Addressing his former parishioners, he remarked
You have had three famous successors, Dr. Taylor, for seven years; Dr. Stoughten for seven years, and myself. I have been with you almost four-and-twenty years; and may not God now unchurch you, by suffering you to want a faithful minister to go in and out before you! This is one reason, upon which account I may safely say, the ark of God is in danger, and Aldermanbury may truly fear the loss of the ark.
And again I read that among the Romans, when any man was accused for his life, all his relations put on mourning apparel and they followed him to his trial in mourning, thereby to show their love to the party in danger. Now did you love the gospel,
the ministers of the gospel, and the ordinances of Christ, you would all put on mourning, and lament for the gospel, the ark of God that is in danger: and because you do not, it is a sign you have no love for the gospel.
Calamy continued to reside in the parish over which he had so long presided, until his death, which occurred on the twenty-ninth of October, 1666, and which is said to have been produced by the sight of London in ashes, after the great fire. Though a very learned divine, Calamy's sermons were of a plain and practical character; and five of them published together, under the title of The Godly Man's Ark, or a City of Refuge in the Day of his Distress, long possessed great popularity.
Sir William Dugdale and Bulstrode Whitelocke were contemporaries of Calany, and eminent in the departments of learning to which they respectively devoted themselves.
WILLIAM DUGDALE was born at Shustoke, in Warwickshire, on the twelfth of September, 1605. He received his early education at the free school in Coventry, and in the fifteenth year of his age returned to his father's house, and continued for some time to study civil law and history under paternal direction. His natural inclination leading him to the study of antiquities, he removed, in 1638, to London, and soon became acquainted with most of the distinguished antiquarians of the day. He prosecuted his researches for many years with very great success, and for his attainments was created, by Charles the Second, in 1667, a knight of the realm. His death occurred on the tenth of February, 1685, and two days after he was buried at Shustoke, in a small vault which he himself had previously caused to be made in the church of that place.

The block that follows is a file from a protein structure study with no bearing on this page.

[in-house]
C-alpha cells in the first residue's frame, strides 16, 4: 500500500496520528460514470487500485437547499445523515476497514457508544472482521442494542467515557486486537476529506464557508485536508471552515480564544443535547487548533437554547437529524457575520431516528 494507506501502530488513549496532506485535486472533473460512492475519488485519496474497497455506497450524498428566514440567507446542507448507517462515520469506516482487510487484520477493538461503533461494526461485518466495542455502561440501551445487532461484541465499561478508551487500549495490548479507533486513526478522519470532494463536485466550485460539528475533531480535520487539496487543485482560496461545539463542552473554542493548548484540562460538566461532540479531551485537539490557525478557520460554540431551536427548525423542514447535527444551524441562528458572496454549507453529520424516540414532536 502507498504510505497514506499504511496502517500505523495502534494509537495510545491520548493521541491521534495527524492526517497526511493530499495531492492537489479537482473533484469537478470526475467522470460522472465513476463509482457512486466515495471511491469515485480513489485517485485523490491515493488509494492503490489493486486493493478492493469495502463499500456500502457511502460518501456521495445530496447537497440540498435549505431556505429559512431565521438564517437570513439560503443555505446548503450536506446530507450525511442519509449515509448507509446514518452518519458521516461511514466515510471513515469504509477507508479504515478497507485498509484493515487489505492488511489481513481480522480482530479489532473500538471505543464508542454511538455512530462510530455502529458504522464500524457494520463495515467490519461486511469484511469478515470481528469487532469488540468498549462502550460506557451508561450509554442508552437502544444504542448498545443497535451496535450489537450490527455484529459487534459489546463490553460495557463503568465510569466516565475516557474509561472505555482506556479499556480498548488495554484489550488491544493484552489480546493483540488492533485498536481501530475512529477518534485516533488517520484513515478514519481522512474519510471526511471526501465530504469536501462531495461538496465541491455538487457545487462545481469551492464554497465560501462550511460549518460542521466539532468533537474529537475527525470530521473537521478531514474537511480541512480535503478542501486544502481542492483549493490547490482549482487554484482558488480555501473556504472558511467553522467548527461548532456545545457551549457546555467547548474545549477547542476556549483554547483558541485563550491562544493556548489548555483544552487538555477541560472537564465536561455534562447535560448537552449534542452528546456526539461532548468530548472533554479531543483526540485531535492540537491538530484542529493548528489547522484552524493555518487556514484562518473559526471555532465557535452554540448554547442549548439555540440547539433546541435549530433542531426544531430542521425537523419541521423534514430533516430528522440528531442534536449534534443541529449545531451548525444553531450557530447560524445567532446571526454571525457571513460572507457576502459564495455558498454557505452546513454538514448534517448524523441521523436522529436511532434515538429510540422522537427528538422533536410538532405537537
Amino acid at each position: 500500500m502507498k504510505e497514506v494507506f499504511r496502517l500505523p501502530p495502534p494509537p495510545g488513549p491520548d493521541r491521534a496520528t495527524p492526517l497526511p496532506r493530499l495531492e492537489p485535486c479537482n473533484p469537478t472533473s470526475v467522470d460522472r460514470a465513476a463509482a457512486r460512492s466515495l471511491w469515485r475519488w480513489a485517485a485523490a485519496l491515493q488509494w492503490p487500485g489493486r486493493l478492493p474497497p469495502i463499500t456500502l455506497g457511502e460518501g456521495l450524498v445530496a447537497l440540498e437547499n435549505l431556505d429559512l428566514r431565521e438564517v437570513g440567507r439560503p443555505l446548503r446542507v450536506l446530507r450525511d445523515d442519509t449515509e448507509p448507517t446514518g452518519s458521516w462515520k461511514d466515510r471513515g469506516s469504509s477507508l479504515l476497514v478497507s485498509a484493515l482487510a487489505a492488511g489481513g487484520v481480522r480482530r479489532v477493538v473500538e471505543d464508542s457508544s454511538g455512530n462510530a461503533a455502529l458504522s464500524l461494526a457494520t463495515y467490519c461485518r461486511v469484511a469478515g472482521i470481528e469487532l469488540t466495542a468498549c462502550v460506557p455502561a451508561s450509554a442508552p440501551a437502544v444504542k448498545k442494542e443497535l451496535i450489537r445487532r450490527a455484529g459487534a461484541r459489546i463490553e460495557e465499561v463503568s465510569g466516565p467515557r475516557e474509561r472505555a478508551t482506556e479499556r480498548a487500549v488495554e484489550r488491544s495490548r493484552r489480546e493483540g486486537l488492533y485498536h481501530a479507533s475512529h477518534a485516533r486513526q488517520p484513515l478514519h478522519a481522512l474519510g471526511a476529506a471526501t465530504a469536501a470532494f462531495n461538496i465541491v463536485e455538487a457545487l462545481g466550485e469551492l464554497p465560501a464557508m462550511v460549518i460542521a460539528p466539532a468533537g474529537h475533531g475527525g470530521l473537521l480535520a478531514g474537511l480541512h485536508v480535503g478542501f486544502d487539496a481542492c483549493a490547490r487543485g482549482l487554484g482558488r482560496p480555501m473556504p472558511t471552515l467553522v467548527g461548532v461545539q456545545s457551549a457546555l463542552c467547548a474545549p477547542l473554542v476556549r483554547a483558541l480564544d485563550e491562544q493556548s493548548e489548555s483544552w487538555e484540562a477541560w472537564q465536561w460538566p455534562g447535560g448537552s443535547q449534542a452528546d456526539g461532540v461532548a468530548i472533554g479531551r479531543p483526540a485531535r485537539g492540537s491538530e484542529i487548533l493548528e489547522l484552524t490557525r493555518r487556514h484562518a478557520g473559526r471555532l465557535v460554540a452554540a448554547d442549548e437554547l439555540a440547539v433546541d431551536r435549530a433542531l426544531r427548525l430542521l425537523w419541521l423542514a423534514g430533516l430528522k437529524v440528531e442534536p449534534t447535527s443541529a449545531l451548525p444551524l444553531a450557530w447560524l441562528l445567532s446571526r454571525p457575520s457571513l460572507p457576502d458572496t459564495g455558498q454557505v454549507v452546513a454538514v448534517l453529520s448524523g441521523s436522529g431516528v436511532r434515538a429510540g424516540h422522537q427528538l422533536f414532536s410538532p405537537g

Sir William Dugdale was highly distinguished for his knowledge of heraldry and antiquities. His work entitled The Baronage of England, is, in its own department, one of the best in the language ; and his Antiquities of Warwickshire Illustrated, published in 1656, is placed in the foremost rank of county histories. He produced also a History of St. Paul's Cathedral; and in 1673 three volumes of a great work entitled Monasticon Anglicanum, intended to embrace the history of the monastic and other religious foundations which existed in England before the Reformation. Besides several other publications, Dugdale left a large collection of manuscripts, which are now to be found in the Bodleian library at Oxford, and at the Herald's college.
BULSTRODE WHITELOCKE, an eminent English lawyer, was the son of Sir James Whitelocke, knighted by Queen Elizabeth, and was born in Fleet street, London, on the sixth of August, 1605. He was instructed in grammar at Merchant Taylor's school, and thence he went, in 1620, to St. John's College, Oxford, of which Laud, afterward archbishop of Canterbury, was then pres. ident. For some reason not known, he left the university without taking a